Schools in Greenwich will stay open after ministers threatened the council with legal action for moving classes online before Christmas.
The leader of the council Danny Thorpe said he was left with “no choice” but to U-turn on his directive that schools should shut on Tuesday, after education secretary Gavin Williamson said the government would sue.
Greenwich Council had written to headteachers in the borough asking them to switch to home learning as Covid cases soared in the capital.
London, along with most of Essex and parts of Hertfordshire, will move into the toughest local lockdown, tier 3, on Wednesday after ministers were alarmed over a rise in positive cases.
Councils in Waltham Forest and Islington have also recommended online teaching but have yet to announce whether they will defy Williamson.
The education secretary on Monday hit out at the councils, saying it was “not in children’s best interests” to shut down schools.
He added: “That’s why I won’t hesitate to do what is right for young people and have issued a direction to Greenwich Council setting out that they must withdraw the letter issued to headteachers on Sunday.”
In a statement, Thorpe said he did not “agree that this is the correct choice for our schools”, but added: “I also cannot justify the use of public funds to fight the decision in the courts. Consequently, I have no choice but to ask our schools to keep their doors open to all students rather than just continuing with online learning.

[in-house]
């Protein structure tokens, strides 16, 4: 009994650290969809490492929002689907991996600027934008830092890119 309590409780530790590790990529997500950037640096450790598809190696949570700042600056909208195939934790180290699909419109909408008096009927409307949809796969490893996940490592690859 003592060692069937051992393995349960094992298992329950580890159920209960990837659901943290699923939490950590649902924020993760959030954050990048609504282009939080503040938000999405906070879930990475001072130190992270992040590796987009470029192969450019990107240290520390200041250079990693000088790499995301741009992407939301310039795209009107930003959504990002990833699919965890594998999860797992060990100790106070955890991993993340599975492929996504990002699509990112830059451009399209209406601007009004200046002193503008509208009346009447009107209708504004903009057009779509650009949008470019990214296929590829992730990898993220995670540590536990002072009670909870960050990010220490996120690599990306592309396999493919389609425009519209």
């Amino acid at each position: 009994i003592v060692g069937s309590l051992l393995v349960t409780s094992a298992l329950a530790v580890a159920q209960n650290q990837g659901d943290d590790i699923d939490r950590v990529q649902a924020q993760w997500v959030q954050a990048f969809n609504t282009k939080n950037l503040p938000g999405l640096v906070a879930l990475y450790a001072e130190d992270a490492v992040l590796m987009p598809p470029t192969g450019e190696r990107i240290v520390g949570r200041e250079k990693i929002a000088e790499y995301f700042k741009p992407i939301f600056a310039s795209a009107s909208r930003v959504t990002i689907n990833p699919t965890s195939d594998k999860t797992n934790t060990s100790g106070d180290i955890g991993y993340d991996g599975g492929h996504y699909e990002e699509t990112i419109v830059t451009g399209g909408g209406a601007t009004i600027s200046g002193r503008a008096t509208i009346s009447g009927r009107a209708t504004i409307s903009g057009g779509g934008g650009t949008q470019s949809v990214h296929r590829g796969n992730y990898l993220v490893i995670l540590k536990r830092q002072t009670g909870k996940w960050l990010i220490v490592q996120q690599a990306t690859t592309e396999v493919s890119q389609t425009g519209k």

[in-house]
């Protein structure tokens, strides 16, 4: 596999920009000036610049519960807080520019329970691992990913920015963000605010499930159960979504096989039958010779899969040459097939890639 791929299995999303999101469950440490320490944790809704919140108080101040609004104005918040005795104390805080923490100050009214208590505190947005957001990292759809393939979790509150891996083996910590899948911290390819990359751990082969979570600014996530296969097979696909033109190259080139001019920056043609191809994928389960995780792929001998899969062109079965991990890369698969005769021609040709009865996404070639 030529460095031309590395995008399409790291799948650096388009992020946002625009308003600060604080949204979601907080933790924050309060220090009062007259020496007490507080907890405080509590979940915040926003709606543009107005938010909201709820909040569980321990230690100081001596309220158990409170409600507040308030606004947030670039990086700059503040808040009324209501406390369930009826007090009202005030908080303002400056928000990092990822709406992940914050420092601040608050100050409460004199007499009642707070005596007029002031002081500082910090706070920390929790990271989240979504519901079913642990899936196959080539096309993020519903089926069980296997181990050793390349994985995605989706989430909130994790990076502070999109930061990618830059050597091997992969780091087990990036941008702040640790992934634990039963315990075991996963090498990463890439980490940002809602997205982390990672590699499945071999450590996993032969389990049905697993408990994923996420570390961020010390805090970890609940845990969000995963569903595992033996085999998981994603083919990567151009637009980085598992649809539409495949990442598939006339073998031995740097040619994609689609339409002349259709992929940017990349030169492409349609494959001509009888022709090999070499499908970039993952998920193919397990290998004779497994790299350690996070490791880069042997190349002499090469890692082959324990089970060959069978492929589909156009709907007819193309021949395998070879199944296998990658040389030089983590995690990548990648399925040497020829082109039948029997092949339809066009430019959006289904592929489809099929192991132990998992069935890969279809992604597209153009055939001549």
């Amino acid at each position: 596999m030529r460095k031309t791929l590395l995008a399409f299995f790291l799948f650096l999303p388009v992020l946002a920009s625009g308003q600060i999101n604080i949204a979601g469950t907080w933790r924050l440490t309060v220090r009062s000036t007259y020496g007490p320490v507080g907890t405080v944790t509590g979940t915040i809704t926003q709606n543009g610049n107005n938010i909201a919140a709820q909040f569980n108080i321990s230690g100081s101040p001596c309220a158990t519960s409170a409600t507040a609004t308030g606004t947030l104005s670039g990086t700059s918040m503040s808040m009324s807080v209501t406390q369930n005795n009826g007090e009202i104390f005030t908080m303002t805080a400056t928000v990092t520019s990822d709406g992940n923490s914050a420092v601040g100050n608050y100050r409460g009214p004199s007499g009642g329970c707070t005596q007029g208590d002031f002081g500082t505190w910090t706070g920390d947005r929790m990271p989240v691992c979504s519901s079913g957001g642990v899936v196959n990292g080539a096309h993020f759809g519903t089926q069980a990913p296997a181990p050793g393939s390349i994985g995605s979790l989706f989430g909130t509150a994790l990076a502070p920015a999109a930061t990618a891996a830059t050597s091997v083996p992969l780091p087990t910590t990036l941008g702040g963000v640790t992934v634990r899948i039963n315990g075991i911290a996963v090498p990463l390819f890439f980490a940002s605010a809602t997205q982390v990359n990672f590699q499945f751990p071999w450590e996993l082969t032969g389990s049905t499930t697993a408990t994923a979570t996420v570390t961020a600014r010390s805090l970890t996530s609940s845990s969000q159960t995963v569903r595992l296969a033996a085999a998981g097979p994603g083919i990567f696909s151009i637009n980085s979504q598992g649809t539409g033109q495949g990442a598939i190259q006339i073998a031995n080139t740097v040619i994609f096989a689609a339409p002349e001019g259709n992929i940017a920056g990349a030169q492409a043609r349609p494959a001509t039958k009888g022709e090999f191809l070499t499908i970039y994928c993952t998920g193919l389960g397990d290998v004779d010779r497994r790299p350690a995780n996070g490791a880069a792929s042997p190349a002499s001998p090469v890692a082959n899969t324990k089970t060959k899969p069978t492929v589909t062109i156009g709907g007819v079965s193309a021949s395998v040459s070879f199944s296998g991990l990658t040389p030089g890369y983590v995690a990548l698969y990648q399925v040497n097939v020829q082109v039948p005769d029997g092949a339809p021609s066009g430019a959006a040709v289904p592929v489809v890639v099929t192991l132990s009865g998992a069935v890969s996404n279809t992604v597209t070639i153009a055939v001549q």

“From the start of this pandemic, both [I] and the whole council have worked tirelessly to support our whole school community. The action we took on Sunday was based solely on doing the right thing for our borough, not a protracted legal argument with the government, which absolutely nobody needs at the end of an extremely difficult term.”
Head of Ofsted Amanda Spielman has called for schools to stay open, describing it as a “really difficult situation” in which people were “weighing up short-term concerns about health risks and long-term concerns about children’s education”.
She told BBC Radio 4′s Today programme: “It’s so easy to call for closures and forget the long-term price which children pay, which our visits show so clearly.
“We’ve had children yo-yo-ing in and out of school through the autumn and really suffering as a result. We need clarity, consistency, not last-minute decisions.”
It comes as the government is under increasing pressure over the relaxation of rules over Christmas.
In a rare joint editorial the British Medical Journal and Health Service Journal called for the “rash” decision to relax social distancing measures over Christmas to be scrapped.
They said that the government “is about to blunder into another major error that will cost many lives”.
The warning, authored by BMJ editor-in-chief Fiona Godlee and HSJ editor Alastair McLellan, said: “When government devised the current plans to allow household mixing over Christmas it had assumed the Covid-19 demand on the NHS would be decreasing.
“But it is not, it is rising, and the emergence of a new strain of the virus has introduced further potential jeopardy.
“Members of the public can and should mitigate the impact of the third wave by being as careful as possible over the next few months. But many will see the lifting of restrictions over Christmas as permission to drop their guard.
“The government was too slow to introduce restrictions in the spring and again in the autumn.
“It should now reverse its rash decision to allow household mixing and instead extend the tiers over the five-day Christmas period in order to bring numbers down in the advance of a likely third wave.”